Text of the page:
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Descendants of Georgetown University Slaves Will Get Admissions Preference


Georgetown University via Richard Cavalleri and Shutterstock

In 1838, Georgetown University officials sold 272 people to a Louisiana plantation in order to supplement lean funding. On Thursday, school President John J. DeGioia announced he plans to make up for their legacy by giving admissions preference to the slaves’ descendants.

“We will give descendants the same consideration we give members of the Georgetown community in the admissions process,” he wrote in a statement. “In addition, our need-blind, meet-full-need commitments provide a framework in which to support students who are unable to meet the cost of attending Georgetown.”

Georgetown currently gives the children of alumni “legacy” status, preferential treatment during admissions. The school will make several other changes including renaming buildings after Isaac Hall, one of the slaves, and Anne Marie Becraft, an antebellum black educator. The buildings’ current namesakes just so happen to be the same officials, both university presidents, who sold Hall and the others. The school will also start an institute geared toward the study of slavery.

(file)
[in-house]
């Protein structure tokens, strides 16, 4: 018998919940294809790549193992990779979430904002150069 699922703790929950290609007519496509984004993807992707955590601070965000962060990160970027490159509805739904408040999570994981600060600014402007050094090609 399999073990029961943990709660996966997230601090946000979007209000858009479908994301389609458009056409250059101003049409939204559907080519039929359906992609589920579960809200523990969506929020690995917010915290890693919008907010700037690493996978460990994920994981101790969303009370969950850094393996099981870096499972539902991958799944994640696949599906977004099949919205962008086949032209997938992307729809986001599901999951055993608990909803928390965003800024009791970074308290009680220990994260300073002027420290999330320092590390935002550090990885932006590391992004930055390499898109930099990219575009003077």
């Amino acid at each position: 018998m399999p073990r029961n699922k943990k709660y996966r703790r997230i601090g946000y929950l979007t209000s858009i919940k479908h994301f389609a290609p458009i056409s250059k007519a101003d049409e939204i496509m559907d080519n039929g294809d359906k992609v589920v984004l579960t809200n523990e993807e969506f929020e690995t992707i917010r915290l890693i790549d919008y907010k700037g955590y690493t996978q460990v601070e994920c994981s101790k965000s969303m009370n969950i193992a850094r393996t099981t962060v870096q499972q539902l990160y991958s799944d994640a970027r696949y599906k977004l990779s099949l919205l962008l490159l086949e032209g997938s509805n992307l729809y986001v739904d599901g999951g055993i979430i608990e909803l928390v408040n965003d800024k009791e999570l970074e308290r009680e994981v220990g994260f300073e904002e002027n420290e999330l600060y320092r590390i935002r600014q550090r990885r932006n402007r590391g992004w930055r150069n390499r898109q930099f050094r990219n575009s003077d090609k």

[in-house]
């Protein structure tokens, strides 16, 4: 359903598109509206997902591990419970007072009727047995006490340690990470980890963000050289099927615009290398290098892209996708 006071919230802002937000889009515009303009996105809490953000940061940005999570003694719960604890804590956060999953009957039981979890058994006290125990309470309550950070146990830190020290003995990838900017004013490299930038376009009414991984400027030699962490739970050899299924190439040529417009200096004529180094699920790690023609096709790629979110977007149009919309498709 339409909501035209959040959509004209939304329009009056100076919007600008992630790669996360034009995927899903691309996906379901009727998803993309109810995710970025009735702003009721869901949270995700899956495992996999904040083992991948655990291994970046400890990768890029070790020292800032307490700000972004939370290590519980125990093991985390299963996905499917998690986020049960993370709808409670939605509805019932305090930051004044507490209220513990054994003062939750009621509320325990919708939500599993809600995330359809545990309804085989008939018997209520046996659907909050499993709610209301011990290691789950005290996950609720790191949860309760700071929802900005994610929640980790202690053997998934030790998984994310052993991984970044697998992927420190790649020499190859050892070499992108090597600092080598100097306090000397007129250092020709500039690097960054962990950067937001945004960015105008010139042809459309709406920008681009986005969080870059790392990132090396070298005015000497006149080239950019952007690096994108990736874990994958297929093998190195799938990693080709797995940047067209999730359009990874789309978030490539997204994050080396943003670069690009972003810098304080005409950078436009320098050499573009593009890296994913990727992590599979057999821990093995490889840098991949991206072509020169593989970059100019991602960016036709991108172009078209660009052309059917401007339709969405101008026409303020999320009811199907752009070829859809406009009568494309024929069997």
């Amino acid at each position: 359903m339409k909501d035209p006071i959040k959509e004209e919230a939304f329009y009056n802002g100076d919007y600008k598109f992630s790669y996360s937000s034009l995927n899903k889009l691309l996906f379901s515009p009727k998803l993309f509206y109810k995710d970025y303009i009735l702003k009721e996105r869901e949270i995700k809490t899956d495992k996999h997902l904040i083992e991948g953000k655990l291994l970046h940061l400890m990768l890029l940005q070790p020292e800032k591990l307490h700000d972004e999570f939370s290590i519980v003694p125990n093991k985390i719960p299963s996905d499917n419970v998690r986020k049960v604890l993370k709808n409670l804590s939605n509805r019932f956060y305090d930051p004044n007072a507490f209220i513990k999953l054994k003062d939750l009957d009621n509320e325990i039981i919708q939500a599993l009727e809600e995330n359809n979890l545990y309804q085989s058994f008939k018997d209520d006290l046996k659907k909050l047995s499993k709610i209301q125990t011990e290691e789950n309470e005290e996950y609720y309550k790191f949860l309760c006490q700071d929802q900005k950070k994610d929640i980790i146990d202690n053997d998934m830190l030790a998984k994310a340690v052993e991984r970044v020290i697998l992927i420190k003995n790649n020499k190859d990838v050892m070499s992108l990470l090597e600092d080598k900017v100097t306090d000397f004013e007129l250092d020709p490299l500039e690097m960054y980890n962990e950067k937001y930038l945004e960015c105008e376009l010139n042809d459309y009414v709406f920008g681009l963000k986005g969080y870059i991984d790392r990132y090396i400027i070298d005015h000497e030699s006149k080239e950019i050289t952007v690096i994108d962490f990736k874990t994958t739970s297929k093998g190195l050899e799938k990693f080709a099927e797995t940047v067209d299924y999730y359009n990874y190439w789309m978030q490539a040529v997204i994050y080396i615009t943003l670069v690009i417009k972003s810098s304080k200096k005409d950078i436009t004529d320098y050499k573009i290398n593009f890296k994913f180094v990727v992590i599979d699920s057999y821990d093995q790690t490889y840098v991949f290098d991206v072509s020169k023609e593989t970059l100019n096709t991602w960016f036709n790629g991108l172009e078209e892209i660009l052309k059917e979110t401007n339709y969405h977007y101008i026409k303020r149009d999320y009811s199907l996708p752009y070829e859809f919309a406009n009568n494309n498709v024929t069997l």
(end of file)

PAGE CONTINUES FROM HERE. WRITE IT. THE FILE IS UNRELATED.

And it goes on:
The announcement is joined by a report from a research group started by DeGioia. It looked at the university’s slave past, and examined ways to make up for it.

[h/t The New York Times]

[image via Richard Cavalleri and Shutterstock]

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